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72 years ago today, John Lennon was born. Known internationally for his iconic songs, “Give Peace a Chance” and “Imagine,” he was also known as a controversial political figure for his political and anti-war beliefs as well as his peace activism. I believe his birthday couldn’t have been a more appropriate time for the release of a documentary that sheds light on the NYPD practice of Stop-and-Frisk.

What is Stop-and-Frisk, do you ask? It is a practice in which police will stop suspicious looking individuals on the street and immediately pat them down in search for illegal weapons or drugs. This practice is widespread in the New York Police Department, which is one of the last agencies in New York City that continue to operate without any oversight. According to the documentary makers:

In 2011, the NYPD conducted 685,724 stop-and-frisks, a 600% increase in the last decade. Of the stops, about 9 out of 10 people had committed no wrongdoing, and 88% were Black or Latino. Find out more about this controversial practice, including what an actual stop sounds like and how current NYPD officers weigh in.

Some highlights of the documentary:

  • Only known audio of “Stop-and-Frisk” in action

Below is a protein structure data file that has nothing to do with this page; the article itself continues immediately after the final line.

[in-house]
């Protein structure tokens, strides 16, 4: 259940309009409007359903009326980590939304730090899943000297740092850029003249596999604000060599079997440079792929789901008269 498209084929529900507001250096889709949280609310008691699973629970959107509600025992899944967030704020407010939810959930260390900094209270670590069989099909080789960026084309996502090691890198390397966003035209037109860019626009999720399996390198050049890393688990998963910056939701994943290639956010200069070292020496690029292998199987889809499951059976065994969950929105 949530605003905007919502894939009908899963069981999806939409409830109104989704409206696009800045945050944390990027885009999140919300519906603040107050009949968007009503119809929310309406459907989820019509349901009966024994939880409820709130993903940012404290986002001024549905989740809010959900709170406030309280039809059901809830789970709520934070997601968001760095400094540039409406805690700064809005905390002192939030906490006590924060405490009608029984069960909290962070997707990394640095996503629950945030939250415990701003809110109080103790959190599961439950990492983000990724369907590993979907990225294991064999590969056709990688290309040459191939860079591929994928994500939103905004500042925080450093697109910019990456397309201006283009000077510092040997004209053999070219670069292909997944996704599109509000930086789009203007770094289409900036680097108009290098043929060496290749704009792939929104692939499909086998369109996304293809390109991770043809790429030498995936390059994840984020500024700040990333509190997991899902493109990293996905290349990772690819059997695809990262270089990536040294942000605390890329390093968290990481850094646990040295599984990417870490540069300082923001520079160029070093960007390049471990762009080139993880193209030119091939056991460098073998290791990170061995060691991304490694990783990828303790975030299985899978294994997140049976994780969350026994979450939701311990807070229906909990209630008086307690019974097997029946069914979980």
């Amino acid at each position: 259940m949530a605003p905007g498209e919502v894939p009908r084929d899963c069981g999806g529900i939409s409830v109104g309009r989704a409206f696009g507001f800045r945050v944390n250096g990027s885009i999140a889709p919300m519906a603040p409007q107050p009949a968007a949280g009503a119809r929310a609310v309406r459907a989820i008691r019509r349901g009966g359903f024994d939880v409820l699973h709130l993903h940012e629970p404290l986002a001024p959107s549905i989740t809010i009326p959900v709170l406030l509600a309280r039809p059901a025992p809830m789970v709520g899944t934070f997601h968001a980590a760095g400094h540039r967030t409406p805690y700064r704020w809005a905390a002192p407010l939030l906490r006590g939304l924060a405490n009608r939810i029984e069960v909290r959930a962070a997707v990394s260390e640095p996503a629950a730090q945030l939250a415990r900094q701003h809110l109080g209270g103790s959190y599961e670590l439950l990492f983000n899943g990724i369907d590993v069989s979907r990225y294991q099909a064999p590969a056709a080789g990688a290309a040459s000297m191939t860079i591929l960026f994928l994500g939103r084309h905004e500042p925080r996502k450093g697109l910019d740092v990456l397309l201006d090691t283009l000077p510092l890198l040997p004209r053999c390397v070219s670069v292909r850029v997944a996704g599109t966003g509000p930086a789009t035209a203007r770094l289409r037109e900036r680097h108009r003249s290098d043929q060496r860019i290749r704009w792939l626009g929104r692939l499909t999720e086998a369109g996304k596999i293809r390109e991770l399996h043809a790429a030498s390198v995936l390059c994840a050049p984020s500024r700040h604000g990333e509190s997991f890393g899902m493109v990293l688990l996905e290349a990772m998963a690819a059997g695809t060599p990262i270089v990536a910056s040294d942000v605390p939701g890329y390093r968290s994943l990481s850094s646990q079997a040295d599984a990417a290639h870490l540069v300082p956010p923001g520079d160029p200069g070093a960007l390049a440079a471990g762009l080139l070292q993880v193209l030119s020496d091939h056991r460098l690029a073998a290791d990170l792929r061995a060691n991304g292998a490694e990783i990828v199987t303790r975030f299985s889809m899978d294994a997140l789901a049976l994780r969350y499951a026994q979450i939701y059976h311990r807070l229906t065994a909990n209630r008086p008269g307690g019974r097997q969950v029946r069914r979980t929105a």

• Secret recording from NYPD headquarters
  • Exclusive interviews with current NYPD cops

httpv://www.youtube.com/watch?v=7rWtDMPaRD8

I think this video is highly important for college students to watch, especially individuals who go to school in or around NYC. One of my friends, Erin Schneider, had spent her final year at NYU working on NYPD’s Stop-and-Frisk and took part in the creation of this video exposé. How can we live in a nation where we claim there is no longer racial tension and periods of oppression, if our fellow college students and other people of color have experienced such a violation of their human rights — and by the system created to protect them, no less?

I was angered to tears watching this video. I have a close friend who had experienced being stopped-and-frisked no less than 3 times in his life in NYC. If you aren’t moved even the slightest by the injustices happening in this video, then there is something wrong.

You can get even more information on the controversial practice on this article on TheNation. To contact the creators of this documentary, you can visit their Facebook page or email them.

What are your thoughts on the Stop-and-Frisk policy?